2. There’s nothing that annoys me more than some of these facts that escape into fictions in the retelling. You did exactly the right thing, though. You left up the original video with the mistake, but an annotation with your correction. You didn’t run from or hide the mistake. You corrected yourself visibly and then moved the fuck on like normal people do.

    I really wish people made more of a deal about editorial policy in this regard: if you make mistakes beyond simple grammar/spelling, make your corrections as some kind of annotation (different font, video annotations, a * with an Edit: or Update: at the bottom of the post, whatever) to preserve the record accurately. Then, don’t make that same factual mistake again. Having it unedited in the past may make it searchable if you can’t remember how apocryphal or exaggerated what may (in your mind) be doubtful.

    Also: You have to have made some bigger mistakes, no?

  3. The mistake in this case had no relevance to the case being made. The Catholic Church did persecute Galileo and the Catholic Church did have people executed for practicing science. The fact that they merely threatened rather than practiced execution in the case of Galileo is a distinction, not a difference.

    One of the reasons I am less enthusiastic about Wikipedia than some is the fact that if you go to articles like the one on the Spanish Inquisition you will find that it is maintained by a cabal assiduously pushing a point of view. Well yes, the Protestant countries did use torture as well. But one of the reasons they gave up torture was I suspect the fact that the use of torture by the Catholic church was something everyone (well everyone whose view mattered) could agree was wrong and demonstrated the moral bankruptcy of the papacy. Once this fact is realized and put to work as a propaganda tool there will of course be moves to eliminate all uses of torture. So what begins as a purely opportunistic propaganda gambit evolves into a principled position.

    I suspect a similar effect may have occurred when the Romans faced the Carthaginians in the Punic wars. There is some evidence of Roman human sacrifice before the Punic wars but it stops when the Romans are up against the Carthaginians whose worship of Baal allegedly requires hundreds of child sacrifices.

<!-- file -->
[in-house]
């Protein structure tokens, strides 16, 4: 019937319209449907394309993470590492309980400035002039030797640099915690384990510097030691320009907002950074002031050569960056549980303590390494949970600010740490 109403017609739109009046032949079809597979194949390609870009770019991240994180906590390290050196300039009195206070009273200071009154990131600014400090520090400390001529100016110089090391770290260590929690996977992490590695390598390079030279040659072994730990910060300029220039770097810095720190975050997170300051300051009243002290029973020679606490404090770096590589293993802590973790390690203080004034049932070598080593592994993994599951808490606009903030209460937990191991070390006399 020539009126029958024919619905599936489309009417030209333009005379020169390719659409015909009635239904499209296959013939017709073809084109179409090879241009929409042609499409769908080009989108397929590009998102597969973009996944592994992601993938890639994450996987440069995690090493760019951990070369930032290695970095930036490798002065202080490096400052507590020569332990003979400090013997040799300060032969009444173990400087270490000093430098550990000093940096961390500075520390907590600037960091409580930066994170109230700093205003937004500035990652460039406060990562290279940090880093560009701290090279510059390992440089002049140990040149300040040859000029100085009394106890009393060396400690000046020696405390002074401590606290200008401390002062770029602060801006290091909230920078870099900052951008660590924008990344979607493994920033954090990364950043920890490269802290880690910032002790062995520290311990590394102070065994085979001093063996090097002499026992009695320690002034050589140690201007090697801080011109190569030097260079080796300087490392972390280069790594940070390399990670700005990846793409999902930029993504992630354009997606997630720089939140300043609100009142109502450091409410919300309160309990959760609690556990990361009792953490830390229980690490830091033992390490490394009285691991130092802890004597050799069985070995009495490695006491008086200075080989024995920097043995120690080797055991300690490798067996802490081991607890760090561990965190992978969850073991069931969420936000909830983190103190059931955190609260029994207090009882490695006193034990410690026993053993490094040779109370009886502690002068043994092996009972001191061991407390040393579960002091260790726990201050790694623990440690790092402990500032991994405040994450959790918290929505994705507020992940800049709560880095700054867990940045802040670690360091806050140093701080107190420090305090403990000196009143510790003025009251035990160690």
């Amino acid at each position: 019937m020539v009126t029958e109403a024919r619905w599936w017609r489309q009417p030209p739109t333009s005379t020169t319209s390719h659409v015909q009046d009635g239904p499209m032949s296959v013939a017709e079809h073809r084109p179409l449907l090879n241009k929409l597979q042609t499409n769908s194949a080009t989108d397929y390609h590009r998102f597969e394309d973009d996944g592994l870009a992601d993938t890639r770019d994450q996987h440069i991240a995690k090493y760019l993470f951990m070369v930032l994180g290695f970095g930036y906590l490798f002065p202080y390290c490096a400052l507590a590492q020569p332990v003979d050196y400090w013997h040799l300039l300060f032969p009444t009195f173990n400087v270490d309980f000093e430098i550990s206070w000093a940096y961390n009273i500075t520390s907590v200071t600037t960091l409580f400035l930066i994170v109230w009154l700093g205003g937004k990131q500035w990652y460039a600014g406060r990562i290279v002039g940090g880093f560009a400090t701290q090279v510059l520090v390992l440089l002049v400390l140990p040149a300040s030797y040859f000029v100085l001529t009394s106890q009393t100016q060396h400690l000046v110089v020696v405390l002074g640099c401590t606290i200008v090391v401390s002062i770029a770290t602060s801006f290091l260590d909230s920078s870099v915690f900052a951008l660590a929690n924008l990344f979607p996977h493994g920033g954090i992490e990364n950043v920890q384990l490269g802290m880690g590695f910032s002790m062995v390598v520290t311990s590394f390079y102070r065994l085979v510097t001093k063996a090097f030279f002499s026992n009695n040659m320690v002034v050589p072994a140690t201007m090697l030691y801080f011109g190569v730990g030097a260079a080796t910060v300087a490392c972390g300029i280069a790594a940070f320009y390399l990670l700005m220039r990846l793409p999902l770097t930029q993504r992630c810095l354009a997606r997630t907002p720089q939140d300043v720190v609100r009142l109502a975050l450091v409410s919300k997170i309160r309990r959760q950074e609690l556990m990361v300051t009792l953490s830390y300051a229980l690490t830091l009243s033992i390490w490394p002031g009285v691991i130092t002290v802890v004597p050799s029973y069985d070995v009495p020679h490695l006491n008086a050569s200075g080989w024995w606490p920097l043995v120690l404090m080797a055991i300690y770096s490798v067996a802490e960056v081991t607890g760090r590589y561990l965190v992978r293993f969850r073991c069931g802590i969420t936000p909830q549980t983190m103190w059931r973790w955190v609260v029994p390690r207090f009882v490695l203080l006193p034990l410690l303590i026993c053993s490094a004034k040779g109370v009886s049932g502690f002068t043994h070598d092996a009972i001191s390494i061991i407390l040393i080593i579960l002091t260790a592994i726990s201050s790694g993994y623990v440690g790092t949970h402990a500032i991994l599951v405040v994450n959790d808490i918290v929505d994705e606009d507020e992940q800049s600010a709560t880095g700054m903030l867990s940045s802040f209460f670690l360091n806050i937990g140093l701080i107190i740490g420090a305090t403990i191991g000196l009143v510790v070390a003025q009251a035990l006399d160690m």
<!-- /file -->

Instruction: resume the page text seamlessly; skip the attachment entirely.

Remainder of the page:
4. First off I apologise as its not on to @mention Rebecca in the ongoing #FTBullies farce. I usually just type “Rebecca Watson” or RW and made a mistake there. I’d imagine its no fun to be presented with the idiocy of these people in your mentions either from them directly or someone else by proxy. Anyone feeling they are just too damn happy and optimistic about humanity can always choose to browse #FTBullies, #bravehero or #wiscfi, assuming they have the spoons for it! Luckily this one was just wrong, many are much more abusive.

    The ultimate irony is when Metaburbia (He is known here BTW) agreed it was a mistake his response was… so what. The important thing is obviously that SHE made a minor mistake not MEEE!!!11! Ignoring the fact that he was wrong about pretty much everything in that thread.

    Jason Thibeault has a good post on how these Slyme-myths get a hold –
    Must be seriously depressing to have to deal with it over and over, Ophelia is constantly getting various out and out lies about her repeated ad-nauseam that originated in the Slymepit. All the time they are claiming the sceptical high ground as the “true sceptics” while creating this bullshit. To say that having to deal with lies day in day out is not harassment is missing how this cumulatively chips away bit by bit.

    Keep up the good work and carry on making mistakes and correcting them like every other sceptic / human being out there. Don’t let the mythologisers grind you down!

    • oolon, I find it amusing that “David Jones” on that CFI comment thread really only has one gripe: that RW “doesn’t do her homework”. Amusing, because he clearly didn’t do his when he accused her of making the Galileo remark at SGU. He was just relying on his memory and making an assumption… kind of like exactly what she did when she misspoke and said Galileo instead of Bruno.

      This seems to be part of the pit pattern. Jump all over something that RW or one of the FtBloggers and scream ¡OUTRAGE! at some perceived transgression, one that they themselves are responsible for in spades.